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I Calculated solar irradiation not matching up with measured

  1. Mar 24, 2016 #1
    Hi all! I'm trying to build up a solar model, using real-world data where available, and filling in the weak low and high frequency extremes of the spectrum with a simple blackbody curve. All well and good. But when I apply Planck's law to the known data it goes awry!

    Here's what I'm working with.

    Effective radius of the sun's radiating surface: said to be about 7,00e8m
    Blackbody temperature of the sun: Said to be 5778
    Earth distance to the sun: 149597870700m
    Calculated radial angle: 9,36e-3 (actual said to be 9,35 - so far, so good)
    Calculated steradians: 6,88e-5 (actual said to be 6,87e-5 - again, so far so good).
    Misc constants:
    Planck: 6,6260700400E-34
    Speed of light: 299792458
    Stefan-Boltzman: 1,3806485200E-23

    ... that is, staying with SI units.

    Okay, now we get to planck's equation (in terms of wavelength). When I apply it first to short wavelengths - say, 280nm - I come up with 9,5045e12 W/m^2/sr (6,5377e-1 W/m^2/nm). Actual reported:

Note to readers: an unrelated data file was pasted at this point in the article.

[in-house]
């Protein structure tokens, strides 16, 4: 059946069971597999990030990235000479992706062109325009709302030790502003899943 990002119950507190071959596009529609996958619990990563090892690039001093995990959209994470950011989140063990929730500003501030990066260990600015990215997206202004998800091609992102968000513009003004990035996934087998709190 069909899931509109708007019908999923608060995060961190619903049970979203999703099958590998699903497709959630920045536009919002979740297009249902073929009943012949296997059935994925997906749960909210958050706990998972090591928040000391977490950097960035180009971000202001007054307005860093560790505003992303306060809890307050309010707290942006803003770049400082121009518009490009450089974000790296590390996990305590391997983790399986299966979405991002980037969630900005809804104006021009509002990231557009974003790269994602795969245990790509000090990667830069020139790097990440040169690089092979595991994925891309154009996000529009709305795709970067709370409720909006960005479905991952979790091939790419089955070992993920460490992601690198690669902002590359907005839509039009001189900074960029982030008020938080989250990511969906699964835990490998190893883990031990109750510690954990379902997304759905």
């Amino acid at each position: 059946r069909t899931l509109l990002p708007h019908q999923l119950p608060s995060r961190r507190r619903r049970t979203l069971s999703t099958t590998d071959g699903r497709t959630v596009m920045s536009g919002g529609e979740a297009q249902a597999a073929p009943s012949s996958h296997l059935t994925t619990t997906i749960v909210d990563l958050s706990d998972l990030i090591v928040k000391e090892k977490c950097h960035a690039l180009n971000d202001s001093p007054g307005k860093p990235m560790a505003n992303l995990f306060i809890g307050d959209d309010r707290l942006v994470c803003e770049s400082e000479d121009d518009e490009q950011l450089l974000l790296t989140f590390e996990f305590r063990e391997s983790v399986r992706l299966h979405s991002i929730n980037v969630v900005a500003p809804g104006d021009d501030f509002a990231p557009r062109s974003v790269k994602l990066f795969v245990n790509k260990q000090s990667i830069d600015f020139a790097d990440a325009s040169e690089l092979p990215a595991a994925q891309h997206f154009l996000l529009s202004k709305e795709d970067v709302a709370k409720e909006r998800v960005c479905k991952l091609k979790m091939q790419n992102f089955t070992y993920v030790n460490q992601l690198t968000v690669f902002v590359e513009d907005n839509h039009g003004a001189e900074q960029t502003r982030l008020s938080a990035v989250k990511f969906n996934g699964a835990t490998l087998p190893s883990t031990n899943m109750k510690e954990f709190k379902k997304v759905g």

... is said to be 8,2000e-2 W/m^2/nm. Okay, my value is significantly higher, but that's not necessarily a problem because the sun isn't a perfect blackbody, there's plenty of gaps. As I start going to longer wavelengths, the numbers start to converge toward a perfect blackbody, and then.... the real-world power figures *pass* the calculated figures! For example, at 495nm the real-world spectrum is 2,0510e0 W/m^2/nm, but I calculate that a perfect blackbody would emit 1,8135e0.

    Obviously the real-world should never be higher than the calculated! So something's wrong here. What do you think the problem might be?
  2. jcsd
  3. Mar 24, 2016 #2
    Wait, never mind, I've got it; that figure is just an apparent temperature, not an actual temperature; it's based on how hot a blackbody would have to be to emit the same amount of energy. So since some areas will be under the ideal blackbody curve, some areas have to be over for the total energy represented to match up with the equivalent blackbody.

    Okay, good, I didn't mess up my equation setup. :)
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